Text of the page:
It has been proven over time, with the greatest content marketing examples as well as the best-known media models, that building a platform leveraging (for the most part) one content type on primarily one channel is a winning formula versus the publish-everywhere model. Once a subscriber base is established via the one-content-type/one-platform model, then innovative companies diversify into other areas. While this is not the only way to succeed, we’ve seen this model consistently over the years develop the best examples on the planet.
Personally, I think email is the best platform on which to build your subscriber base. Aaron Orendorff also has some great ideas on how to build your email list.
They always/frequently differentiate content from their competitors
Sophisticated/mature marketers also know that they can’t build an audience — and get results — if they are creating content that someone can get anywhere. This also goes hand in hand with their understanding that they need to value creativity and craft in content creation and production. You simply can’t have differentiated content if you are producing the same stuff as your competition.
If you are getting started, I highly recommend you identify your content tilt. This is the content you are delivering that is different than what anyone else is offering. Very likely, it’s a specific niche, but if you truly focus, you’ll become the leading voice in your area.Identify your #content tilt to become the leading voice in your area says @joepulizzi. Click To Tweet
But many companies in the young/first-steps stage have the right mindset
While young/first-steps content marketers can learn many things from their more mature peers, one of the most striking — and encouraging — observations about those in the early phase is that 71% agree that their organization is focused more on building long-term relationships than on getting quick results from content marketing.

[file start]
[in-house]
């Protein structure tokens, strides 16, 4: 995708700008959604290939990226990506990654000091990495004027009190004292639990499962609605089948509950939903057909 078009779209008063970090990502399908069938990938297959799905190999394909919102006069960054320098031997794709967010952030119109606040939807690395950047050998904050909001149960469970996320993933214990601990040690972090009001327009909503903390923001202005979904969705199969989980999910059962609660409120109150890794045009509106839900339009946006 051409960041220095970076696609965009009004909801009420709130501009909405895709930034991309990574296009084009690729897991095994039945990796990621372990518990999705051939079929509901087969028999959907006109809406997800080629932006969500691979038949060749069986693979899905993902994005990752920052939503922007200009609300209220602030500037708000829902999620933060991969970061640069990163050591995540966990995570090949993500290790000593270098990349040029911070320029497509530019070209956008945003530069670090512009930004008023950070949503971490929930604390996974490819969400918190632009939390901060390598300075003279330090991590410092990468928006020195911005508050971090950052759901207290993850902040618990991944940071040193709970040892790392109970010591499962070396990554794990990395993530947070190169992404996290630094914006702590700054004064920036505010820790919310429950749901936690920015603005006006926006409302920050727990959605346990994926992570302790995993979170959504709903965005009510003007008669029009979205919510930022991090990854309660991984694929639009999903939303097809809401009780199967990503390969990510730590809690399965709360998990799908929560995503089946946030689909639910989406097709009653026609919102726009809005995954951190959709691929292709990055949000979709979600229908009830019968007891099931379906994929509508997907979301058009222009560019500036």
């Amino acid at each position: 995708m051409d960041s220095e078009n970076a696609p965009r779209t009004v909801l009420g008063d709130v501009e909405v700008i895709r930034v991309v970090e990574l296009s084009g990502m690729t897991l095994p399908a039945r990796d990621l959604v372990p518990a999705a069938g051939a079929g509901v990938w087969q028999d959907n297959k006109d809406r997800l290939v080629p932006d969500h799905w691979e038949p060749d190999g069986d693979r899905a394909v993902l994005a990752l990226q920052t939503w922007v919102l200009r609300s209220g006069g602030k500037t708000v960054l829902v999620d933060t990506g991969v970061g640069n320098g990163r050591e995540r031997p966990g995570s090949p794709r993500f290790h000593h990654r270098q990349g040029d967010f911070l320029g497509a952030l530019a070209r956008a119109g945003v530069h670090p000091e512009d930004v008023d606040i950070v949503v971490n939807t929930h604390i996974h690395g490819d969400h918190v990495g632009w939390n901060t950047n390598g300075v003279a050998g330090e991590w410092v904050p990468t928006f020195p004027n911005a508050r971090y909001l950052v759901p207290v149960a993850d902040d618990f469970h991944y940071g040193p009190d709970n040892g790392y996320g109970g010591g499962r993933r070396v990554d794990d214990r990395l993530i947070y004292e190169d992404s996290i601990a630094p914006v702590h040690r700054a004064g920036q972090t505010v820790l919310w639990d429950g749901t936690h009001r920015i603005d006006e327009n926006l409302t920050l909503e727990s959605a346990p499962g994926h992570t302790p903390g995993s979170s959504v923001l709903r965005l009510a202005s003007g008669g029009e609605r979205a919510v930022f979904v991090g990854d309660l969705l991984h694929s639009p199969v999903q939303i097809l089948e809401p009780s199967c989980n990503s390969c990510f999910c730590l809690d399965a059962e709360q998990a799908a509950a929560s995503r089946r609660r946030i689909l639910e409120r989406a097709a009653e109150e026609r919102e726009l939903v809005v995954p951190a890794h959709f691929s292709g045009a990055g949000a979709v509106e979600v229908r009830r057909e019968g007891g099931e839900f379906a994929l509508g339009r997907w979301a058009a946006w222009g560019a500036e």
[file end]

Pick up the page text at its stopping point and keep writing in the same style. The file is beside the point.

That tells me that many Australian organizations that are just starting out with content marketing have the right idea — content marketing is an opportunity to create ongoing value. I don’t think we could have said that a year ago when the Australian marketers we surveyed reported a heavy focus on leads and sales.
I cannot overemphasize how important it is to prioritize building a subscriber base as you grow in your content marketing maturity. If you can do that, adjust your strategy as needed, fully commit to the approach, deliver quality content on a consistent basis through carefully considered channels, give your efforts time to produce results — and, keep your focus on creating value (versus sales) — you’ll be well on your way toward producing long-term business results.Prioritize building a subscriber base as you grow in your #contentmarketing maturity says @joepulizzi. Click To Tweet
We are so excited about all of the data coming out of this research as well as our upcoming reports. If you are as well, please sign up for our newsletter so you don’t miss a thing.
Cover image by Joseph Kalinowski/Content Marketing Institute